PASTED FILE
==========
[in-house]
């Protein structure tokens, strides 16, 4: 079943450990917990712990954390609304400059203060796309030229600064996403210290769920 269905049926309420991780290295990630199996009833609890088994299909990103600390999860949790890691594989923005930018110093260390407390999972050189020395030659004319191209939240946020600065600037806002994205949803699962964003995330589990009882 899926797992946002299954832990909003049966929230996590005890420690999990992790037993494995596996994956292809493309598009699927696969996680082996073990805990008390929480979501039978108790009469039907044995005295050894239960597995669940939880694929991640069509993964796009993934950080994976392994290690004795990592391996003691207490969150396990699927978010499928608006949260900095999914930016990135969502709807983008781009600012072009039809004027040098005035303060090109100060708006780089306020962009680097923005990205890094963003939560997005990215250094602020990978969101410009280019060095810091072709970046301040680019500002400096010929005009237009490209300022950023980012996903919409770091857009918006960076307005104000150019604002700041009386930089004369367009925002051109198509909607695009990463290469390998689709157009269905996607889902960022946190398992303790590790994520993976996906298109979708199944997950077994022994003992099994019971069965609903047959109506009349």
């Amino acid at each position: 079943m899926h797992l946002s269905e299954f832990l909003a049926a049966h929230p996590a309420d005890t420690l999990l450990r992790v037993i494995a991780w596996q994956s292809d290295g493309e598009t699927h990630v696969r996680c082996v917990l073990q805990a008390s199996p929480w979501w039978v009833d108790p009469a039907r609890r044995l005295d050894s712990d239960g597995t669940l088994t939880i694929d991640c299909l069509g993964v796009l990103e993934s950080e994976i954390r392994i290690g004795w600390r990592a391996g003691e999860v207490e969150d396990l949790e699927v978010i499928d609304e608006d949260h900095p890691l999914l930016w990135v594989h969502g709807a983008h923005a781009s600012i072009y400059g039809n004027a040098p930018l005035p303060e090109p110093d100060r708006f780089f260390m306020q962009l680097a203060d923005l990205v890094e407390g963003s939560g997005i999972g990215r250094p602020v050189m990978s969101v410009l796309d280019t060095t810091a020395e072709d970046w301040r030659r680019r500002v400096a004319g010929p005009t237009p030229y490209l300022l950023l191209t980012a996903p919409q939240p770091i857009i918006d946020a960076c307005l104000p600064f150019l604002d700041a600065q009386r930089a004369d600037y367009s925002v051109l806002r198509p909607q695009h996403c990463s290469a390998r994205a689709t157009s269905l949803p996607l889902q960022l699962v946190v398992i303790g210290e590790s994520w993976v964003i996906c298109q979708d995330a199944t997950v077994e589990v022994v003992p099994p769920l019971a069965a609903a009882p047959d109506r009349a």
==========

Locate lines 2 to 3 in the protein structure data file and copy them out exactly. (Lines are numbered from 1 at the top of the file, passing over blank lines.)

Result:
């Protein structure tokens, strides 16, 4: 079943450990917990712990954390609304400059203060796309030229600064996403210290769920 269905049926309420991780290295990630199996009833609890088994299909990103600390999860949790890691594989923005930018110093260390407390999972050189020395030659004319191209939240946020600065600037806002994205949803699962964003995330589990009882 899926797992946002299954832990909003049966929230996590005890420690999990992790037993494995596996994956292809493309598009699927696969996680082996073990805990008390929480979501039978108790009469039907044995005295050894239960597995669940939880694929991640069509993964796009993934950080994976392994290690004795990592391996003691207490969150396990699927978010499928608006949260900095999914930016990135969502709807983008781009600012072009039809004027040098005035303060090109100060708006780089306020962009680097923005990205890094963003939560997005990215250094602020990978969101410009280019060095810091072709970046301040680019500002400096010929005009237009490209300022950023980012996903919409770091857009918006960076307005104000150019604002700041009386930089004369367009925002051109198509909607695009990463290469390998689709157009269905996607889902960022946190398992303790590790994520993976996906298109979708199944997950077994022994003992099994019971069965609903047959109506009349």
């Amino acid at each position: 079943m899926h797992l946002s269905e299954f832990l909003a049926a049966h929230p996590a309420d005890t420690l999990l450990r992790v037993i494995a991780w596996q994956s292809d290295g493309e598009t699927h990630v696969r996680c082996v917990l073990q805990a008390s199996p929480w979501w039978v009833d108790p009469a039907r609890r044995l005295d050894s712990d239960g597995t669940l088994t939880i694929d991640c299909l069509g993964v796009l990103e993934s950080e994976i954390r392994i290690g004795w600390r990592a391996g003691e999860v207490e969150d396990l949790e699927v978010i499928d609304e608006d949260h900095p890691l999914l930016w990135v594989h969502g709807a983008h923005a781009s600012i072009y400059g039809n004027a040098p930018l005035p303060e090109p110093d100060r708006f780089f260390m306020q962009l680097a203060d923005l990205v890094e407390g963003s939560g997005i999972g990215r250094p602020v050189m990978s969101v410009l796309d280019t060095t810091a020395e072709d970046w301040r030659r680019r500002v400096a004319g010929p005009t237009p030229y490209l300022l950023l191209t980012a996903p919409q939240p770091i857009i918006d946020a960076c307005l104000p600064f150019l604002d700041a600065q009386r930089a004369d600037y367009s925002v051109l806002r198509p909607q695009h996403c990463s290469a390998r994205a689709t157009s269905l949803p996607l889902q960022l699962v946190v398992i303790g210290e590790s994520w993976v964003i996906c298109q979708d995330a199944t997950v077994e589990v022994v003992p099994p769920l019971a069965a609903a009882p047959d109506r009349a």